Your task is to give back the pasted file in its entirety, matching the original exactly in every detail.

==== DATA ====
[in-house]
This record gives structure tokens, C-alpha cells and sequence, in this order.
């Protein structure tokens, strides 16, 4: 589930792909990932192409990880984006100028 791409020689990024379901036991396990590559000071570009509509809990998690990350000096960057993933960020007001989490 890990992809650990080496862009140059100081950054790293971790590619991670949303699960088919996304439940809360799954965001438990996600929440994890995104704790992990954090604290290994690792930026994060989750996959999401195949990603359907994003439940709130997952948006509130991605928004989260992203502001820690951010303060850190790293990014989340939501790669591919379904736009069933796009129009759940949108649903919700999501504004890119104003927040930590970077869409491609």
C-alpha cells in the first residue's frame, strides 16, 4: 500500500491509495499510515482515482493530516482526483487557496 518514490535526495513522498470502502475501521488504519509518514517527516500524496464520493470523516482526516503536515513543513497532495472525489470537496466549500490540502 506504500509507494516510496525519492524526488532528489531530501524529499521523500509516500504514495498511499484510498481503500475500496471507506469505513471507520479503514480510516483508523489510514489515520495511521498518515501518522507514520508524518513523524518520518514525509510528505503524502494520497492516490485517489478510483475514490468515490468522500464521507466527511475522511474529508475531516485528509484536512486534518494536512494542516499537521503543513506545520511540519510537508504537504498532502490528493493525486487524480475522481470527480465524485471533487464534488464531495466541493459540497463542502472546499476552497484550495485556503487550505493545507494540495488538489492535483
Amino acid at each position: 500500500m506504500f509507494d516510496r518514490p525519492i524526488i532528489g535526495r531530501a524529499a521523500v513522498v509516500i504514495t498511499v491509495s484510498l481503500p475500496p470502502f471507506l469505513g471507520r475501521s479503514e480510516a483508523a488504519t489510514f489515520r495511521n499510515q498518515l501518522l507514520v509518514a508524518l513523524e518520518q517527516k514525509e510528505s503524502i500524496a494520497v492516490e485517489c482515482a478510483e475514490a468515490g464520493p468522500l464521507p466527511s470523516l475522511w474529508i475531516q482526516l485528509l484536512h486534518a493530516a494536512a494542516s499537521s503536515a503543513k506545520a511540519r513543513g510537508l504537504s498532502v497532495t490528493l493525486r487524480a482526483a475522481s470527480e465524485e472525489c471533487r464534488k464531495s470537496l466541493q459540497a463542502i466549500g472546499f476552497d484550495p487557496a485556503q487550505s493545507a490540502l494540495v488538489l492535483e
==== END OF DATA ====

[in-house]
This record gives structure tokens, C-alpha cells and sequence, in this order.
């Protein structure tokens, strides 16, 4: 589930792909990932192409990880984006100028 791409020689990024379901036991396990590559000071570009509509809990998690990350000096960057993933960020007001989490 890990992809650990080496862009140059100081950054790293971790590619991670949303699960088919996304439940809360799954965001438990996600929440994890995104704790992990954090604290290994690792930026994060989750996959999401195949990603359907994003439940709130997952948006509130991605928004989260992203502001820690951010303060850190790293990014989340939501790669591919379904736009069933796009129009759940949108649903919700999501504004890119104003927040930590970077869409491609």
C-alpha cells in the first residue's frame, strides 16, 4: 500500500491509495499510515482515482493530516482526483487557496 518514490535526495513522498470502502475501521488504519509518514517527516500524496464520493470523516482526516503536515513543513497532495472525489470537496466549500490540502 506504500509507494516510496525519492524526488532528489531530501524529499521523500509516500504514495498511499484510498481503500475500496471507506469505513471507520479503514480510516483508523489510514489515520495511521498518515501518522507514520508524518513523524518520518514525509510528505503524502494520497492516490485517489478510483475514490468515490468522500464521507466527511475522511474529508475531516485528509484536512486534518494536512494542516499537521503543513506545520511540519510537508504537504498532502490528493493525486487524480475522481470527480465524485471533487464534488464531495466541493459540497463542502472546499476552497484550495485556503487550505493545507494540495488538489492535483
Amino acid at each position: 500500500m506504500f509507494d516510496r518514490p525519492i524526488i532528489g535526495r531530501a524529499a521523500v513522498v509516500i504514495t498511499v491509495s484510498l481503500p475500496p470502502f471507506l469505513g471507520r475501521s479503514e480510516a483508523a488504519t489510514f489515520r495511521n499510515q498518515l501518522l507514520v509518514a508524518l513523524e518520518q517527516k514525509e510528505s503524502i500524496a494520497v492516490e485517489c482515482a478510483e475514490a468515490g464520493p468522500l464521507p466527511s470523516l475522511w474529508i475531516q482526516l485528509l484536512h486534518a493530516a494536512a494542516s499537521s503536515a503543513k506545520a511540519r513543513g510537508l504537504s498532502v497532495t490528493l493525486r487524480a482526483a475522481s470527480e465524485e472525489c471533487r464534488k464531495s470537496l466541493q459540497a463542502i466549500g472546499f476552497d484550495p487557496a485556503q487550505s493545507a490540502l494540495v488538489l492535483e